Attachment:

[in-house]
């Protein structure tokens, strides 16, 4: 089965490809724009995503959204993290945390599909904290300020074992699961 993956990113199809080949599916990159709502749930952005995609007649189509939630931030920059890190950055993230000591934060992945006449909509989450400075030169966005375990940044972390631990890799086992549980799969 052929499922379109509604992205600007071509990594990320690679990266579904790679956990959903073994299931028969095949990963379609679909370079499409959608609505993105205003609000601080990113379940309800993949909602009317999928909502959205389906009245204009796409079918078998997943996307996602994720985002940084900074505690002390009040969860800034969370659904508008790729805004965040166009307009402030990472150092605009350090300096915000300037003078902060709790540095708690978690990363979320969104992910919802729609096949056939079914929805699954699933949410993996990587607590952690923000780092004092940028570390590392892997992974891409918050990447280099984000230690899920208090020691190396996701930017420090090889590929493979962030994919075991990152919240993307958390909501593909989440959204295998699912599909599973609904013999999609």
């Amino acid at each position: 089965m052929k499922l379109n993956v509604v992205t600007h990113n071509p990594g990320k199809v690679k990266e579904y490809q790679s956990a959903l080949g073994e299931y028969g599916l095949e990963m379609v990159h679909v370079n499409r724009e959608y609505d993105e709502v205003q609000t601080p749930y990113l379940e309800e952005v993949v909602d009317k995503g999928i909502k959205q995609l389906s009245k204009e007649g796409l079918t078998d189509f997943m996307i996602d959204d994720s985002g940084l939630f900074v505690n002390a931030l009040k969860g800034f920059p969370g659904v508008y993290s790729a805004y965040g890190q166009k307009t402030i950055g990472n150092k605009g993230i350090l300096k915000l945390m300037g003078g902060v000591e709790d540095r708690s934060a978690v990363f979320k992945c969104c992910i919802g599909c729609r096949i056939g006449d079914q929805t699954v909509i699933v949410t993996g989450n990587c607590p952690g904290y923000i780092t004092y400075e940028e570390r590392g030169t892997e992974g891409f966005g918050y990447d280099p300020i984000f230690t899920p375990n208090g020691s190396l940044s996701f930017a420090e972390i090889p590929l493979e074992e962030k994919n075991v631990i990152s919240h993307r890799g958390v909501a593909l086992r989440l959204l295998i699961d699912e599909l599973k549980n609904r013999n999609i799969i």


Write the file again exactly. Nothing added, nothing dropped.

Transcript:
[in-house]
């Protein structure tokens, strides 16, 4: 089965490809724009995503959204993290945390599909904290300020074992699961 993956990113199809080949599916990159709502749930952005995609007649189509939630931030920059890190950055993230000591934060992945006449909509989450400075030169966005375990940044972390631990890799086992549980799969 052929499922379109509604992205600007071509990594990320690679990266579904790679956990959903073994299931028969095949990963379609679909370079499409959608609505993105205003609000601080990113379940309800993949909602009317999928909502959205389906009245204009796409079918078998997943996307996602994720985002940084900074505690002390009040969860800034969370659904508008790729805004965040166009307009402030990472150092605009350090300096915000300037003078902060709790540095708690978690990363979320969104992910919802729609096949056939079914929805699954699933949410993996990587607590952690923000780092004092940028570390590392892997992974891409918050990447280099984000230690899920208090020691190396996701930017420090090889590929493979962030994919075991990152919240993307958390909501593909989440959204295998699912599909599973609904013999999609």
């Amino acid at each position: 089965m052929k499922l379109n993956v509604v992205t600007h990113n071509p990594g990320k199809v690679k990266e579904y490809q790679s956990a959903l080949g073994e299931y028969g599916l095949e990963m379609v990159h679909v370079n499409r724009e959608y609505d993105e709502v205003q609000t601080p749930y990113l379940e309800e952005v993949v909602d009317k995503g999928i909502k959205q995609l389906s009245k204009e007649g796409l079918t078998d189509f997943m996307i996602d959204d994720s985002g940084l939630f900074v505690n002390a931030l009040k969860g800034f920059p969370g659904v508008y993290s790729a805004y965040g890190q166009k307009t402030i950055g990472n150092k605009g993230i350090l300096k915000l945390m300037g003078g902060v000591e709790d540095r708690s934060a978690v990363f979320k992945c969104c992910i919802g599909c729609r096949i056939g006449d079914q929805t699954v909509i699933v949410t993996g989450n990587c607590p952690g904290y923000i780092t004092y400075e940028e570390r590392g030169t892997e992974g891409f966005g918050y990447d280099p300020i984000f230690t899920p375990n208090g020691s190396l940044s996701f930017a420090e972390i090889p590929l493979e074992e962030k994919n075991v631990i990152s919240h993307r890799g958390v909501a593909l086992r989440l959204l295998i699961d699912e599909l599973k549980n609904r013999n999609i799969i």